National examinations for primary, secondary ready, minister assures

Tuesday, December 7th, 2021 03:00 |
List of new guidelines set by KNEC ahead of 2021 KCPE, KCSE exams 
Standard-Eight-pupils-at-Moi-Avenue-Primary-School. Photo/Pd
List of new guidelines set by KNEC ahead of 2021 KCPE, KCSE exams 

The national examinations for Standard Eight and Form Four candidates to be taken in March are ready, Education Cabinet Secretary George Magoha has said.

Magoha urged candidates to stop complaining, saying they can all handle the papers.

“President Uhuru Kenyatta directed us to ensure that exams have a human face and that is precisely what we have taken into account. So the candidates need not be afraid,” said Magoha, who spoke from Egetonto Primary school in Kisii.

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“This year has not been a normal year, so many cry babies. Everyone has suffered including myself. I do 14 hours a day, so who are you to be saying you are too big?” he posed.

The CS appealed to all school heads to take action, other than corporal punishment against students who abuse drugs, saying they are empowered to administer alternative punishments.

“Principals are empowered to use other methods apart from the cane, to ensure children do not overrun them” Magoha said.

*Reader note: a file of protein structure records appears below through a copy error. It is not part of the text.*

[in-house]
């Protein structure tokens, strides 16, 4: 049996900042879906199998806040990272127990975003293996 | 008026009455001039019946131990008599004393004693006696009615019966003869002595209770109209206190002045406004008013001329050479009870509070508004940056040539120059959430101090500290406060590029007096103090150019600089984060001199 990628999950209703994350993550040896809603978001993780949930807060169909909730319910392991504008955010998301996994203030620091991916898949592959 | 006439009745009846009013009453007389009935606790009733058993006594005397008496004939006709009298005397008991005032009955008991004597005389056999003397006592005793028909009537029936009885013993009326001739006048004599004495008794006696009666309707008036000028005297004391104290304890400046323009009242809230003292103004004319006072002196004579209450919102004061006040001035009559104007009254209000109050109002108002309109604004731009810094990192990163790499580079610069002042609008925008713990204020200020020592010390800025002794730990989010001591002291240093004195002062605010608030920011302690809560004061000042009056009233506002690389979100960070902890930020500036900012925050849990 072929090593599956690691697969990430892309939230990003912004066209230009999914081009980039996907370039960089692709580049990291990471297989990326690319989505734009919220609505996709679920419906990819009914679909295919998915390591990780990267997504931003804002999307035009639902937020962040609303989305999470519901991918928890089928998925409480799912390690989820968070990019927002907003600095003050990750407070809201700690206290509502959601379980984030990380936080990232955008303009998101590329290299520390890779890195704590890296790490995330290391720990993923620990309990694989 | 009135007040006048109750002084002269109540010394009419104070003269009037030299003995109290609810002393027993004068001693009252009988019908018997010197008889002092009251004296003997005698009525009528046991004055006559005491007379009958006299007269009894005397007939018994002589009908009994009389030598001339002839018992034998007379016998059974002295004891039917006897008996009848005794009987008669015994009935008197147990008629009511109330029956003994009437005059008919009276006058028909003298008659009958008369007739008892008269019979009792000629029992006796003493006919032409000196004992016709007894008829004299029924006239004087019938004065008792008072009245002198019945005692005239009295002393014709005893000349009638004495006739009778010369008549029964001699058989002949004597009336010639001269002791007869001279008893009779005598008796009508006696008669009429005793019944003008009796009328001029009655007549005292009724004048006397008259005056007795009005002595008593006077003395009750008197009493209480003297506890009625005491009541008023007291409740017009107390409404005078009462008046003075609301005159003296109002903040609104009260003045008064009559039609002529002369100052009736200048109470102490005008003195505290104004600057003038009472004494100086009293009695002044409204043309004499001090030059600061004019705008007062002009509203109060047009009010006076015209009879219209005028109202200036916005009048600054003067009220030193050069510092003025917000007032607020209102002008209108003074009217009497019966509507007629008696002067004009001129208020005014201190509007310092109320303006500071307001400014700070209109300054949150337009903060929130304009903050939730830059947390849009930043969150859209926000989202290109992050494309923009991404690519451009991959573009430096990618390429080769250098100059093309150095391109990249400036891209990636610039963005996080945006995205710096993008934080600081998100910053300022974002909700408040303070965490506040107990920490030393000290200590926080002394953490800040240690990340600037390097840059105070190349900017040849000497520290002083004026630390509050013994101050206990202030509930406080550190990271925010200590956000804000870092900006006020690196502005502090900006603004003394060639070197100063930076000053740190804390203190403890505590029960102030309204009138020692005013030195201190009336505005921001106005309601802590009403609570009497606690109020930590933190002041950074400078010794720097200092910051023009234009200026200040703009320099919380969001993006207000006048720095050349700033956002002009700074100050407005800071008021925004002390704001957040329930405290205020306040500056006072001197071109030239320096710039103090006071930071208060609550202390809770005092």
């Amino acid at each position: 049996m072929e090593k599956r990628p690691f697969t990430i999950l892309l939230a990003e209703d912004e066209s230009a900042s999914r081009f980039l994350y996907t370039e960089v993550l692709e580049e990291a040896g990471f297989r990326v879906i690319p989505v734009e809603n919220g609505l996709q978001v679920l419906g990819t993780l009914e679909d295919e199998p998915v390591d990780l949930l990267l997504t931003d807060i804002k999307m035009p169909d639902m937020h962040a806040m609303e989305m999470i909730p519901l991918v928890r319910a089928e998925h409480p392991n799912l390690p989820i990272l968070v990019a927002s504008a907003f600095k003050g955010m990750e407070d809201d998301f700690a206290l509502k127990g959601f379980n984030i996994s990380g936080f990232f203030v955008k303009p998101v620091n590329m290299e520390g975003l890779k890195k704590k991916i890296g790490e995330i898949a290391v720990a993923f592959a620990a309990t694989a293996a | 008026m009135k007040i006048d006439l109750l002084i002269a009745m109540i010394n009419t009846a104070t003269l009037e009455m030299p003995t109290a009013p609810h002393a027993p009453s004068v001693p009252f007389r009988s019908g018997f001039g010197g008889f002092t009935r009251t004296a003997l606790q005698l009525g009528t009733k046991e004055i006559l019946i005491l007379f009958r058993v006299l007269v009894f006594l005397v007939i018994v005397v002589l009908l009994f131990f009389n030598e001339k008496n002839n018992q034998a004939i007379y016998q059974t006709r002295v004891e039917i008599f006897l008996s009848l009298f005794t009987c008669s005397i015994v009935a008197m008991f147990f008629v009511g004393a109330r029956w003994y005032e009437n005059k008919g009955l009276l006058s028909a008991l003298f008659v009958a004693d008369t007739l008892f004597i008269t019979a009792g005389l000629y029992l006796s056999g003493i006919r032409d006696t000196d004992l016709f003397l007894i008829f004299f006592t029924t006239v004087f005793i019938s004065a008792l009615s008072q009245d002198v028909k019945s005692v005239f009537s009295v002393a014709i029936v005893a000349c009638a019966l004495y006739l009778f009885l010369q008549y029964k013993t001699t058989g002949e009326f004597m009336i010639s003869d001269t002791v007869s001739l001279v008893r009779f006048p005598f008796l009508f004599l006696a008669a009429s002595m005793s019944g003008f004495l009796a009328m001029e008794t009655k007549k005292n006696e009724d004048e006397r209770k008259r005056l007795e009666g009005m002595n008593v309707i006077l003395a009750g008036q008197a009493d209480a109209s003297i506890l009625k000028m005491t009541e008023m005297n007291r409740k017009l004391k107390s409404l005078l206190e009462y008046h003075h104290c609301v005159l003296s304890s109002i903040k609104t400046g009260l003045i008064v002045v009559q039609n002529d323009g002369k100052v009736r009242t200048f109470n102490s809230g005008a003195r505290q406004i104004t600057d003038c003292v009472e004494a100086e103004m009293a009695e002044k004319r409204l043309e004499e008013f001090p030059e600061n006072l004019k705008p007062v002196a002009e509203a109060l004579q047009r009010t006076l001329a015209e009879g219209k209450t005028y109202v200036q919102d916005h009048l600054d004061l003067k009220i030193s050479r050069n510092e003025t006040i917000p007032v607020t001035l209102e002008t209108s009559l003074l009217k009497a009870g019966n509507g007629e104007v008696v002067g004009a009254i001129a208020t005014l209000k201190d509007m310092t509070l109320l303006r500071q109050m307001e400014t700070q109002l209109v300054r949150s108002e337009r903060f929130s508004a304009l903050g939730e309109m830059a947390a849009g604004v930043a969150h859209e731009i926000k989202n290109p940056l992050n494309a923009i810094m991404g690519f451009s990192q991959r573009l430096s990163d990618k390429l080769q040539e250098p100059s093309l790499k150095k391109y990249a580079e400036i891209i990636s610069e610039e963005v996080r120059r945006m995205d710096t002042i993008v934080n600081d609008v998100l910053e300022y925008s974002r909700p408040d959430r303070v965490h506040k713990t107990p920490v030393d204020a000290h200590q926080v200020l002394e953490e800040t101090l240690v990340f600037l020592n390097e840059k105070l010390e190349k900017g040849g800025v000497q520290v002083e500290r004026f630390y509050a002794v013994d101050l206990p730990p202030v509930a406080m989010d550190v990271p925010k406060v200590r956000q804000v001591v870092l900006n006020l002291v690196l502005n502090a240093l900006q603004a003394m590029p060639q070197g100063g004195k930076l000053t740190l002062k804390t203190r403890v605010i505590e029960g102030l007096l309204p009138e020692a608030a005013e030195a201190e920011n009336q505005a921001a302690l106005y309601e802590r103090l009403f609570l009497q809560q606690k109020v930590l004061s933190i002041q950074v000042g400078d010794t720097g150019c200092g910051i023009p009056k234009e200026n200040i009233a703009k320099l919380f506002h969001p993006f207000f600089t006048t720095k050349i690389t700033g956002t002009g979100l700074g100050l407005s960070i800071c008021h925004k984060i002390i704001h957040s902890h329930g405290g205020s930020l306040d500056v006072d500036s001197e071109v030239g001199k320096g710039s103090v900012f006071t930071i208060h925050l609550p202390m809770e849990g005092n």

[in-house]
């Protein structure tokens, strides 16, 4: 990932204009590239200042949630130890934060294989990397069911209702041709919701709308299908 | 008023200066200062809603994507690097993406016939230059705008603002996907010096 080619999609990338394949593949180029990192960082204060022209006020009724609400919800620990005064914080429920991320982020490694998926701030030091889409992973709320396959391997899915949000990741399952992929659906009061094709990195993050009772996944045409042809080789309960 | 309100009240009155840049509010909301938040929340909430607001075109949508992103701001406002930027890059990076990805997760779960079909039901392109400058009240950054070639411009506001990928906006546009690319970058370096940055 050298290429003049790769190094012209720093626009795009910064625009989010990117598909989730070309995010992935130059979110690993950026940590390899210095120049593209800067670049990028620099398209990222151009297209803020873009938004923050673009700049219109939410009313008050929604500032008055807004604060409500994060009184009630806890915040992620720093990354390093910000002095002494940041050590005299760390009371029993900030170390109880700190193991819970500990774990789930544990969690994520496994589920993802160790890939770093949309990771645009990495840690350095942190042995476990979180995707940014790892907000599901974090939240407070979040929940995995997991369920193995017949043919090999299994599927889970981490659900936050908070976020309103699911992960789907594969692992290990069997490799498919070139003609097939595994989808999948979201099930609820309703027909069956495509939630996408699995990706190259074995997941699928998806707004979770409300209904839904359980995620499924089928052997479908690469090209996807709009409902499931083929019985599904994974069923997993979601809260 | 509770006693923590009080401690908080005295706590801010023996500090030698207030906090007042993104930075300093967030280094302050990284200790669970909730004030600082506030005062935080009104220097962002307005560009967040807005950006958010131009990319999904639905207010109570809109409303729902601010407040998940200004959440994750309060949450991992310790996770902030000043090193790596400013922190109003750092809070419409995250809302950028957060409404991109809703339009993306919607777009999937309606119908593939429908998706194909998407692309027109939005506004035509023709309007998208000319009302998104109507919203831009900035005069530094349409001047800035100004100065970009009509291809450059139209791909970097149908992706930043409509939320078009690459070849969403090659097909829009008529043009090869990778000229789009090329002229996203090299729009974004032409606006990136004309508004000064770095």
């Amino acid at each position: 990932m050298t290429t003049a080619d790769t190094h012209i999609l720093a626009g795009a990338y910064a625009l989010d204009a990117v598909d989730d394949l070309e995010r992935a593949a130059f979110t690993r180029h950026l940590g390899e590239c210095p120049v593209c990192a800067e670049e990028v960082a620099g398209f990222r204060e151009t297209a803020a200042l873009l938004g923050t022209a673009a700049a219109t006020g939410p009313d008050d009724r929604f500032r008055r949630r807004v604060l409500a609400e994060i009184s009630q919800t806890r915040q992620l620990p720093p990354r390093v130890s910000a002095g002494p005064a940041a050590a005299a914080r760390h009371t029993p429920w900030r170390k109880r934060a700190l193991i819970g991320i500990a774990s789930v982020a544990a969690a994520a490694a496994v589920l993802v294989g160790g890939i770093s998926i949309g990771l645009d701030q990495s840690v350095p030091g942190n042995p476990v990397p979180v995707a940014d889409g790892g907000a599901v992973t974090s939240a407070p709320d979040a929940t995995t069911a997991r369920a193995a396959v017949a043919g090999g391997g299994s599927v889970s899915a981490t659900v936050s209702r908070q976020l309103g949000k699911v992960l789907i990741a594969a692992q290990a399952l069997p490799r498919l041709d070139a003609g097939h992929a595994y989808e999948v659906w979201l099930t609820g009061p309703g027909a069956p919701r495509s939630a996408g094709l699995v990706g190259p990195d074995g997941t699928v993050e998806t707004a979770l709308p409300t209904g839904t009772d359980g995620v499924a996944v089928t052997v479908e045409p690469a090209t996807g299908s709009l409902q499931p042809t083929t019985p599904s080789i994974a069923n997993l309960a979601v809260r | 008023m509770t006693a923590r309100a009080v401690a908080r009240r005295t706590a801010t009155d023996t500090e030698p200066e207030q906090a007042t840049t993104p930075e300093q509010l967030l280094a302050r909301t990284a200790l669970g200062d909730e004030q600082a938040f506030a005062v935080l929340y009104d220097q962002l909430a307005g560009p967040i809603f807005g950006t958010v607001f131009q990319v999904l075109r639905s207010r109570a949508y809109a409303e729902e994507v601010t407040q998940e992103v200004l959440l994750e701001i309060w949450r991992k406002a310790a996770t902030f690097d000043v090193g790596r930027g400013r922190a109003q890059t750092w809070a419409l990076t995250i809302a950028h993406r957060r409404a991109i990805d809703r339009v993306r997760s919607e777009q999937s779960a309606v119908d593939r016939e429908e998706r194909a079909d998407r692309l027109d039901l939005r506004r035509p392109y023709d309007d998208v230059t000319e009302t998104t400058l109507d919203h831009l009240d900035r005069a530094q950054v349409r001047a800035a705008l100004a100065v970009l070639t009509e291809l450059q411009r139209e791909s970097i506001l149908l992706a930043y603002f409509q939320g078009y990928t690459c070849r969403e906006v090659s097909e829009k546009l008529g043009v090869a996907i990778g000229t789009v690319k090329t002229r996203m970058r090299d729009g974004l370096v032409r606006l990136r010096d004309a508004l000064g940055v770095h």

Some 1,225,698 candidates registered to sit their 2021 KCPE, which was an increase of 34,085 compared to 2020.

For 2021 KCSE, there was a 10.42 per cent increase compared to last year. Some 832,026 candidates will sit their KCSE compared to 752,602 last year.
On implementation of Competency Based Curriculum, the CS insisted that

Junior Secondary Schools (JSS) will be domiciled in high schools.
But he said that some 1,650 public schools have excess capacity and will be re-assessed to see whether they can be utilised during the transition.

“Because urban centres like Nairobi, Mombasa and Kisumu do not have enough secondary schools, the government encourages private schools that can establish JSS in their primary school to go ahead.

Hosting of JSS in secondary schools is part of ensuring resource optimisation.

The Ministry already has data showing that some secondary schools have surplus classrooms, so it will be a question of rationalising resources and supporting those with a deficit.

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